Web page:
Time to explore film opportunities in Zimbabwe

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By Netho Frascisco

AFRICA is the second largest film producer in the world with the majority of them being produced by Nollywood, but the industry is the poorest in the world compared to Bollywood and Hollywood.
Ultimately, the goal is to create a self-sustaining film industry for Africa, which creates films that score big at the box office.
However, pundits say this goal will not be attained as long as film makers ‘specialise’ in imitating Hollywood productions.
The African film industry has remained stagnant threatening the future of the sector.
Africa must begin thinking outside the box and change its way of conducting business.
The continent must promote the growth of the sector by using the available resources to come up with productions that meet global standards.
Africa is known for beautiful scenery that have attracted many film directors and producers from all over the world to shoot their films on its shores.
It has also become an international hub for competitive production locations with many global film producers working on the continent due to favourable costs.
Instead of aping Hollywood, African and Zimbabwean film makers should explore new opportunities that can attract foreign and local investors in the sector.
Zimbabwe has vast film locations that are internationally competitive providing good landscapes for film producers.
These locations include the mighty Victoria Falls which is one of the Seven Wonders of the World, the Matopos Hills, Domboshava Hills, Nyanga among others.
Such places can help to grow the country’s film industry.
For instance, South Africa Cape Town Film Studios has attracted international film makers.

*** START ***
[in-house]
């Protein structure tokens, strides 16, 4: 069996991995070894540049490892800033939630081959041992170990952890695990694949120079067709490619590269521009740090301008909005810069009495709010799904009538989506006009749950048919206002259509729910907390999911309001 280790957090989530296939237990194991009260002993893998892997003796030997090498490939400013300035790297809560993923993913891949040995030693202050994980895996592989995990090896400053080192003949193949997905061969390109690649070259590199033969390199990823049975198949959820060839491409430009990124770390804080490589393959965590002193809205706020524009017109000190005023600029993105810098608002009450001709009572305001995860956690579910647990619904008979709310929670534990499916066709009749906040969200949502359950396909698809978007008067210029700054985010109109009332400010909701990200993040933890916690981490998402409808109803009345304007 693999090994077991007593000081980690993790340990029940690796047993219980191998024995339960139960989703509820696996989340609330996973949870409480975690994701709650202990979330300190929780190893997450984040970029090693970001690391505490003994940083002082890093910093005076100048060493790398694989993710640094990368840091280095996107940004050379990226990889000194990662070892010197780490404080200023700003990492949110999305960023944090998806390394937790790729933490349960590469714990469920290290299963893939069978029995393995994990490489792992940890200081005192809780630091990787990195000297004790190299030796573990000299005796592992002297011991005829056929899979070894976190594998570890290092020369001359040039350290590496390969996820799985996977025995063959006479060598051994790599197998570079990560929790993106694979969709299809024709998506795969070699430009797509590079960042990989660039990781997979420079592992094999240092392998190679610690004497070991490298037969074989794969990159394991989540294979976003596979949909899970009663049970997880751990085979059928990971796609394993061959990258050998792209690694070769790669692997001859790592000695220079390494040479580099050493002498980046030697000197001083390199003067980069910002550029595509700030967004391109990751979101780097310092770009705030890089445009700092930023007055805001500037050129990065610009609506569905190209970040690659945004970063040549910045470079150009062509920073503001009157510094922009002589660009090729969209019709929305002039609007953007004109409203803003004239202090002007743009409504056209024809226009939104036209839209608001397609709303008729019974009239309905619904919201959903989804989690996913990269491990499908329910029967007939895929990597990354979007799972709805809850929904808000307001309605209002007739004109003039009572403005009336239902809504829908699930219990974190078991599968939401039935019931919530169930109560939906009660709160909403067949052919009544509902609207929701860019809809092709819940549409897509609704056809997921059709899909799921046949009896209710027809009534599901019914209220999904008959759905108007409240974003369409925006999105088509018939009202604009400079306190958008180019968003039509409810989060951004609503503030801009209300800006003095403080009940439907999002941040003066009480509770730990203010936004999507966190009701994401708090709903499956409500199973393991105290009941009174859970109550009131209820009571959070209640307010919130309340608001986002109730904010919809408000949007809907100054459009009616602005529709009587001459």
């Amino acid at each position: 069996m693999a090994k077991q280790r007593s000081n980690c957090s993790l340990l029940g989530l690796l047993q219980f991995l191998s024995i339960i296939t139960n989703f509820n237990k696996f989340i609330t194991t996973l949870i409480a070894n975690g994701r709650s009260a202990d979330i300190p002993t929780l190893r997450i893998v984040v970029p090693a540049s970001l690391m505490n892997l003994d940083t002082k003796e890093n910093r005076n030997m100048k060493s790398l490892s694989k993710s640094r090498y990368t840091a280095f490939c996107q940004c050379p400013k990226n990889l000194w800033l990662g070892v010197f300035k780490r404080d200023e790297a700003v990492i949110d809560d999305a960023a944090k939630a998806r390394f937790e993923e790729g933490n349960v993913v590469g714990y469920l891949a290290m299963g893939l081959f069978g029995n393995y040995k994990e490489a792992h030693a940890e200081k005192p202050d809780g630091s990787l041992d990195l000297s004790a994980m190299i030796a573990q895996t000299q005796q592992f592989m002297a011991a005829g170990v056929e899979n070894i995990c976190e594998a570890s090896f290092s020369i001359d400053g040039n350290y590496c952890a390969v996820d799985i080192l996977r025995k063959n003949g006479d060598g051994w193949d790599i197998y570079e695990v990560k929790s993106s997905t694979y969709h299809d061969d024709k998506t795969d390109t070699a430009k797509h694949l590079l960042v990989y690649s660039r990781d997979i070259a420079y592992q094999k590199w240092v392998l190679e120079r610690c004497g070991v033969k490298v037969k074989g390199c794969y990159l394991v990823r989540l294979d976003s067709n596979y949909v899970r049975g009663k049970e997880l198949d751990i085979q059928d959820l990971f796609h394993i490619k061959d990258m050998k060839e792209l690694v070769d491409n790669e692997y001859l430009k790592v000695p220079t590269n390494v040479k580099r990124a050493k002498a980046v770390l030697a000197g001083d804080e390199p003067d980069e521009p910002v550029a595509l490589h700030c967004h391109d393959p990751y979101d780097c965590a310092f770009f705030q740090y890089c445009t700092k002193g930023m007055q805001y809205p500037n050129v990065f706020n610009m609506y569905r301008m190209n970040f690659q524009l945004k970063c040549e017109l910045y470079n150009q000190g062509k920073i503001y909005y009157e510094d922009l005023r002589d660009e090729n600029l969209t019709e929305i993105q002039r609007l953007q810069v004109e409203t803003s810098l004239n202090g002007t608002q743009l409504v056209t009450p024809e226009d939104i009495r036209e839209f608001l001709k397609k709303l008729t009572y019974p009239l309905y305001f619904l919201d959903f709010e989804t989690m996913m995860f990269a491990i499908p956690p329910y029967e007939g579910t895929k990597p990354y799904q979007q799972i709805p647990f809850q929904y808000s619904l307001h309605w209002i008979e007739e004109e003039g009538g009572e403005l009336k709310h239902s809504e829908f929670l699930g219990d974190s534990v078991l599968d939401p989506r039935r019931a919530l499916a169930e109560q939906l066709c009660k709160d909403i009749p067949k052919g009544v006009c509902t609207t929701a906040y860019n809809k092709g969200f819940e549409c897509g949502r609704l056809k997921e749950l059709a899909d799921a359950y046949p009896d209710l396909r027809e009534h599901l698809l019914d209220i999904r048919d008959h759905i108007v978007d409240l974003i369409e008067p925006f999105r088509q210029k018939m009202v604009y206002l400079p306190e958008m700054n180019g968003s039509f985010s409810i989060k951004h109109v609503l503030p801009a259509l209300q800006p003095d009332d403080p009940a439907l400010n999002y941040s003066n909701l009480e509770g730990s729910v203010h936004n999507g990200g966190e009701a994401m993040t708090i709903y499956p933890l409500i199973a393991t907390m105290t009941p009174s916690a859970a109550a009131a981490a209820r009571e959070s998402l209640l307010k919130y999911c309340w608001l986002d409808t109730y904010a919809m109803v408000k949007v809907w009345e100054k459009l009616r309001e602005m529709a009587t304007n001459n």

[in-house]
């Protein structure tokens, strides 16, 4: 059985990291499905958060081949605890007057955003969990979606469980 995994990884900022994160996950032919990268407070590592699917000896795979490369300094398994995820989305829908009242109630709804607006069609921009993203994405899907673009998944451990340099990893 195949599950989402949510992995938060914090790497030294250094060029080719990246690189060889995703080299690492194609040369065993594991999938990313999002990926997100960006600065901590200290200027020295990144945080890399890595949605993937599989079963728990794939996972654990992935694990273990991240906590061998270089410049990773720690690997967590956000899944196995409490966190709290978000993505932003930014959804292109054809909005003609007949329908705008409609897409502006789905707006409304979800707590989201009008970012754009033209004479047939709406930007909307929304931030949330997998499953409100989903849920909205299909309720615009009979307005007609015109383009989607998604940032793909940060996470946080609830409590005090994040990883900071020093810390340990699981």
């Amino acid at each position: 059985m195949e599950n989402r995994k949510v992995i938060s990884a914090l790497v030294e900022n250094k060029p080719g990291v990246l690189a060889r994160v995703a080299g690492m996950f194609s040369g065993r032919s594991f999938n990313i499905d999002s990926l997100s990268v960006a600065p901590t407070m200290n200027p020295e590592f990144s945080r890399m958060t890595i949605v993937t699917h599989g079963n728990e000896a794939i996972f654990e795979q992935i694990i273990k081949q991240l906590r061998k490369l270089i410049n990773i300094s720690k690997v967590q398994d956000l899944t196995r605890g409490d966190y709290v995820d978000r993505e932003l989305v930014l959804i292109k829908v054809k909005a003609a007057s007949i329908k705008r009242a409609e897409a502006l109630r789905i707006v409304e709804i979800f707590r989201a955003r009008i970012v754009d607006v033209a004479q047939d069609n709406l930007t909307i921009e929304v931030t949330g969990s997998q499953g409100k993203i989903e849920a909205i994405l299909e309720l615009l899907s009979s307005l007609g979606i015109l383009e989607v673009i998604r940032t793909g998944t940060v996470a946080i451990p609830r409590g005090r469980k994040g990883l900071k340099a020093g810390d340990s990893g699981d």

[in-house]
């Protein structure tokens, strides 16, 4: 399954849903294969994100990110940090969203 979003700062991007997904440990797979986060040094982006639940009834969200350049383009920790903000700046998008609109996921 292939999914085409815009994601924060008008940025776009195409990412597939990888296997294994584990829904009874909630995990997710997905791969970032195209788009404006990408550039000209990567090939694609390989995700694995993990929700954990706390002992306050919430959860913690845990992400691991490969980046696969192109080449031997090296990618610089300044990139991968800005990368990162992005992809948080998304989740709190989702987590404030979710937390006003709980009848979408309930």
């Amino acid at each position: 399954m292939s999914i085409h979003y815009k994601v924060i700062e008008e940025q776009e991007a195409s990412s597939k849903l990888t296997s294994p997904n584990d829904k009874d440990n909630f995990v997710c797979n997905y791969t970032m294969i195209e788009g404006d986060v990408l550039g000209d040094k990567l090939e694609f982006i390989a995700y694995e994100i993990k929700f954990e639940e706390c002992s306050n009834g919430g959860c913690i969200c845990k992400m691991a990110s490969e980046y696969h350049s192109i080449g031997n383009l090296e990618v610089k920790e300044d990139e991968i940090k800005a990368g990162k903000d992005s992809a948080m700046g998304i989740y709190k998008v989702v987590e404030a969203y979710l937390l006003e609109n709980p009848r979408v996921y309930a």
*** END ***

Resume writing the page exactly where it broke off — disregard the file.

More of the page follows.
It’s the first custom-built Hollywood-style film complex of its kind in Africa.
Set in South Africa’s tourism capital, the studio offers easy access to a wide array of locations including sandy beaches, modern cities, forest and plains, vineyards, savannah, waterfalls, safari and desert.
Since opening in 2010, it has been the location for high profile movies and TV series which have made hefty profits, including 20th Century Fox’s Chronicle which is set in Seattle in the US but was shot primarily in Cape Town.
The film cost slightly more than US$10 million to make, but grossed nearly US$130 million in cinema ticket sales.
Figures from South Africa’s trade and industry department show that in its first two and a half years of existence, productions that used the studio employed 29 000 people and directly invested 1,4 billion rand.
This also means further development of the South African industry itself and an opportunity for local actors, directors and producers to exchange notes with visiting Hollywood magnates.
The impact of this has seen films like Gavin Hood’s gritty drama Tsotsi, about a young gangster in Soweto, near Johannesburg; win an Academy Award for best foreign language film in 2006.
Another successful production is Yesterday, a story of the struggles of an HIV-positive mother and U Carmen E Khayalitsha, a Xhosa-language film which won the Golden Bear award at the 2005 Berlin Film Festival, which has cemented South Africa’s reputation for creative, quality film making.
Building on this reputation, a string of successful big budget international productions have been filmed in South Africa that included the popular Blood Diamond with Leonardo DiCaprio.
Lord of War is another successful movie, starring Nicholas Cage as a global arms dealer, which showcases South Africa’s wealth of breath-taking locations, with Cape Town appearing as 57 different settings in the Middle East, Afghanistan, Bolivia, Sierra Leone and elsewhere.
Zimbabwe should therefore promote public and private partnership in the local film industry to build international standard studios to attract more foreign movie producers to come and do their work locally.
This will give an opportunity to grow the local film sector as more revenue will be generated in the industry.
Local film producer Trevor Chidzodzo said if the country attracts international film producers the local industry will also benefit through job creation.
“When global film makers come to shoot their movies here we benefit as line producers a situation that can help us to boost our revenue in improving our own productions,” said Chidzodzo.
“The move would also help local actors to get exposure at an international level as they can have easy access and opportunities to feature in some of these movies.”
He said Zimbabwe is one of the best countries in the world that have competitive acting locations.
“There has always been many international film producers who want to come and make their movies in Zimbabwe,” he said.
“There is need for government to put in place measures that will attract these film makers.”

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